Thursday, March 6, 2014


Hi All,

Children playing by the river
Hope this finds you well. We are presently writing this e-mail from the Stung Sen River where we are working on the floating medical clinic that Compassionate Eye Foundation and K.I.D.S funded/built two years ago. This year we have spent a lot of this trip either on water or thinking about water. We have travelled the length of the Tonle Sap Lake, the Tonle Sap River and part of the Stung Sen River. We just had an amazing boat trip down the Stung Sen River, which is really breathtaking. The water winds like a serpent through high banks and sand bars where water buffalo bathe and cows
Water buffalo heading home after a bath!
graze. Passing through these villages is always interesting as you see how water is truly the lifeline for Cambodia. Along the river, water is pumped up for irrigating rice fields. The river is also used for bathing, drinking and fishing. Near the closing of the hot 34 degree day the children come down the banks and play and frolic in the muddy looking water, laughing and cooling themselves before an early bed, as it gets dark here around 6:00 and there is no electricity.

One evening as we were getting ready to call it a day, at 7:00 pm, the chief's wife came down to chat with us; as our language skills improve it is nice to be able to talk with the villagers and they are often surprised that a foreigner can speak their language. The chief’s wife is about 62 years old but looks much older and is so very thin. She asked us questions about our country and asked if people are as poor in Canada; did we have enough food, electricity, money, water, medicine and toilets? which these people have so little of. Here the nearest place to buy groceries is 27 kilometers away by boat and fuel is more expensive than at home. Thank goodness for the The Lake Clinic medical team and the clinic, as at least people living on this part of the river have access to medicine and healthcare.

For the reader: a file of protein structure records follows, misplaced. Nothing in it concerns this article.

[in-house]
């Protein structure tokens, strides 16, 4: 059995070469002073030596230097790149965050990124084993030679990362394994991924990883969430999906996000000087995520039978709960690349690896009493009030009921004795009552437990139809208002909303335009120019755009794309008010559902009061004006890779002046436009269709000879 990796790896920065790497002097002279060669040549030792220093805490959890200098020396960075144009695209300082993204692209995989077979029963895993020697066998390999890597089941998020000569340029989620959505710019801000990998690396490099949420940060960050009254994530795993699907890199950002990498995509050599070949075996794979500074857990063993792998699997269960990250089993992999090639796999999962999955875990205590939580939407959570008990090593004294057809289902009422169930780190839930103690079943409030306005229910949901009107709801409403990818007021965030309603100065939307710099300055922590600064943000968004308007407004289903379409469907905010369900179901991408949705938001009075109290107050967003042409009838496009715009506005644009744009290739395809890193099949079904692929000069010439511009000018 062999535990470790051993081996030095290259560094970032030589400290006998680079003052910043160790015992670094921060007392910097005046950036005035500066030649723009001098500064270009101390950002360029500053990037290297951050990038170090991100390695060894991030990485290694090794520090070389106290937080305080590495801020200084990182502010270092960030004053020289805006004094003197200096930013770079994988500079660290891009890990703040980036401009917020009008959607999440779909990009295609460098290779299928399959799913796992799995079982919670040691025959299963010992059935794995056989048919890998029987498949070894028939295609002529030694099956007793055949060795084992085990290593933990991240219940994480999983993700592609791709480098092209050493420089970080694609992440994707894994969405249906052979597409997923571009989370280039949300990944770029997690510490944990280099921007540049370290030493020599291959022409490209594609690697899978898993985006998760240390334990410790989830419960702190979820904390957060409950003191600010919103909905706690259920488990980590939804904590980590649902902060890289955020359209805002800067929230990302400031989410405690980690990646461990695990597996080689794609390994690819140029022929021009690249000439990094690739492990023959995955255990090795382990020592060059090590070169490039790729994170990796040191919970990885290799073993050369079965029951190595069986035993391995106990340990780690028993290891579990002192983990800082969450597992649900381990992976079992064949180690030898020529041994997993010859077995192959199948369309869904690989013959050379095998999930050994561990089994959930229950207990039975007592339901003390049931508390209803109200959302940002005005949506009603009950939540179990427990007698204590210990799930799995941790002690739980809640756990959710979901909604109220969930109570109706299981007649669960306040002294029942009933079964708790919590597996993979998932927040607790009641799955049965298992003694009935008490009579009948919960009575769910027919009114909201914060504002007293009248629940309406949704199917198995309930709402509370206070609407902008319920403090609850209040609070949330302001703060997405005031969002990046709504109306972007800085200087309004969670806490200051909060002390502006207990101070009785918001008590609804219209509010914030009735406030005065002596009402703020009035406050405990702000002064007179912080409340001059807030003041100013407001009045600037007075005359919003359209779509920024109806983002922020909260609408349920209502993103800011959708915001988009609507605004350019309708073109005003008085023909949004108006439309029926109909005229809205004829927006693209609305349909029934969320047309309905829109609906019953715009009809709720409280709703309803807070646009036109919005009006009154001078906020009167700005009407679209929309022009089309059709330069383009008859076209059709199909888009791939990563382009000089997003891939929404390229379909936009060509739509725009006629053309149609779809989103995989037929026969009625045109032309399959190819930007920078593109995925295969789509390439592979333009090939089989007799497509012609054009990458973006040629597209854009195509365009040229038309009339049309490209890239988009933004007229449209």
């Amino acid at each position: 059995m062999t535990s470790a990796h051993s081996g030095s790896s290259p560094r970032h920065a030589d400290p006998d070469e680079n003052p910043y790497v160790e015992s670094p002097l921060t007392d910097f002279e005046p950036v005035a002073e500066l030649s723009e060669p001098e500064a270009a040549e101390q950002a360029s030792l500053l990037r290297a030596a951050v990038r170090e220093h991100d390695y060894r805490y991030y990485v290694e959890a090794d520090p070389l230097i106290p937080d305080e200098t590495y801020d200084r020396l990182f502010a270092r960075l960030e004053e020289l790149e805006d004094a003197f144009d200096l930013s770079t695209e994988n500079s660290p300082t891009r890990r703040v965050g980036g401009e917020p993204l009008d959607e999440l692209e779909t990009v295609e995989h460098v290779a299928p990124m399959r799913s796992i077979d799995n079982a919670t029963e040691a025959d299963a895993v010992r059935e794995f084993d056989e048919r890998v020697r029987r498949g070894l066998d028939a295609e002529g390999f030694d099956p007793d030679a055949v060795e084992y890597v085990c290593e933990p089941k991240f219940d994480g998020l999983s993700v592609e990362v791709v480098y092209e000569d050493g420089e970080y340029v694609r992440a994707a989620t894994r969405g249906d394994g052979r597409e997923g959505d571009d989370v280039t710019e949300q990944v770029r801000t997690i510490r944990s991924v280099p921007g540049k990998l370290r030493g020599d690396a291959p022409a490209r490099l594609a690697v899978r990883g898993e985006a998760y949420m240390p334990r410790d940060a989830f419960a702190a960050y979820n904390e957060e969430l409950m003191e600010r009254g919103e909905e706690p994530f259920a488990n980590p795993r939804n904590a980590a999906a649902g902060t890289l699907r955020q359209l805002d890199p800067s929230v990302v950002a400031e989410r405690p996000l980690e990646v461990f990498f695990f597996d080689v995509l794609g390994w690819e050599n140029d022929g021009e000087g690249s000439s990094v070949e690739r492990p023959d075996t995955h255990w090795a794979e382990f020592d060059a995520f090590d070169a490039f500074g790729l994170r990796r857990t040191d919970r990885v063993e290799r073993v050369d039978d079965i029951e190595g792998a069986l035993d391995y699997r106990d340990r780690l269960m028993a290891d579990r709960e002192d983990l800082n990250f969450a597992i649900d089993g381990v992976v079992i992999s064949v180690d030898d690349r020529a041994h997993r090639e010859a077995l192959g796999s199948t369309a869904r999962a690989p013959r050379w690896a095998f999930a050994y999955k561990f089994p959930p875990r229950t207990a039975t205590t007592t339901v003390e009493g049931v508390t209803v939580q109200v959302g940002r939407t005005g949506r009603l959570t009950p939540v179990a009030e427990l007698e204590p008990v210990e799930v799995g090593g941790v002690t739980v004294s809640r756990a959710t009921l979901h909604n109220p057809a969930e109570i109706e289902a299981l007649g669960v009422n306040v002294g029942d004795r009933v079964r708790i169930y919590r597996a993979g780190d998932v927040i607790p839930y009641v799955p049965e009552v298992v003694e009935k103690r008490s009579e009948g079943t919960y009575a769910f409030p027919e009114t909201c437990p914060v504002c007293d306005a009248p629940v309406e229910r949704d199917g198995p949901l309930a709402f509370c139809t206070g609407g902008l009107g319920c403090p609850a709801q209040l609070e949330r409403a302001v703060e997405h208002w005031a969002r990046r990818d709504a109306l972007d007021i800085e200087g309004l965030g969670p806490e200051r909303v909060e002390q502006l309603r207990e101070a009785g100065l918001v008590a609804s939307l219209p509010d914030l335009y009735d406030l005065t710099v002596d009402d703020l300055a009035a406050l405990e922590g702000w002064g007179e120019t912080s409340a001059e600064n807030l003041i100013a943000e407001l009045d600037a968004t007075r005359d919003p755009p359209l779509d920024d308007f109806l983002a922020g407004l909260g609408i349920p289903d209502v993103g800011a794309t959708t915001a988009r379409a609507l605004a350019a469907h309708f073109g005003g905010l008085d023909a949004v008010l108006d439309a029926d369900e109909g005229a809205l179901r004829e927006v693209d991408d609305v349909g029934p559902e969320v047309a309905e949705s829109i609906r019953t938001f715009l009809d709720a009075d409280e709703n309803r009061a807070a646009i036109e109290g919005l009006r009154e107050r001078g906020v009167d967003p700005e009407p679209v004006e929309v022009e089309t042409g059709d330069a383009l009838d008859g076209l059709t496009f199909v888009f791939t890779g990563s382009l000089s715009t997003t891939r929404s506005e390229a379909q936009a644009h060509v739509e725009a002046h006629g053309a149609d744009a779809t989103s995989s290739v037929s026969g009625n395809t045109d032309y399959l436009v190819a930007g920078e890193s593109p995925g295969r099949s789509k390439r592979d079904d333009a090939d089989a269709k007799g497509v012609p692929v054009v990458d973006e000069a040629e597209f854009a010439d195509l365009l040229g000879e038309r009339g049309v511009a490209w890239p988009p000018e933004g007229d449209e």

The water in Cambodia rises ten meters in the rainy season and drops that much in the dry season. In rural Cambodia the lake floods (25 kilometers across the land) the rice fields and when the water subsides people hunt for fish and small crabs in those same fields. It is a source of survival. As the water level drops and the country dries up the search for clean drinking water becomes more prevalent and challenging.

Drilling for water
This year we are installing clean drinking water systems for three schools. K.I.D.S will be bringing clean water to 2500 children. While visiting schools, which K.I.D.S has previously helped with water, we see how these children’s lives have improved. On our visits we watch as hundreds of children ride their bikes or walk on rutted, dusty red dirt roads to attend school. They arrive parched and hot and the first thing they do is head over to the drinking station and drink to their hearts desire. The teachers have noticed that the children are not as sick as they used to be and are much livelier. In our world water is a given and abundant but here it is both a gift and a curse depending on how clean it is. Many health professionals see illnesses directly related to poor drinking water. It is hard to believe “that more than a billion people lack adequate access to clean water” (David Susuki)

Two water projects are well under way and a third will be started soon. A special thanks to Compassionate Eye Foundation, Lush Charity Pot and Mike and Bettina Jetter and Friends for their generous support on these three water projects as well as to K.I.D.S donors for your added support to bring this basic need to so many.

As our friend Daniel Noll (writer/co-founder Uncornered Market) recently wrote to us: “Without people who care, even fewer people would have hope to not only turn their lives around, but maybe pay it forward to help turn around the lives of others and kick off a better cycle, no matter how small”.

Thanks for caring and being part of this better cycle!

All the best,
Adrianne and Rick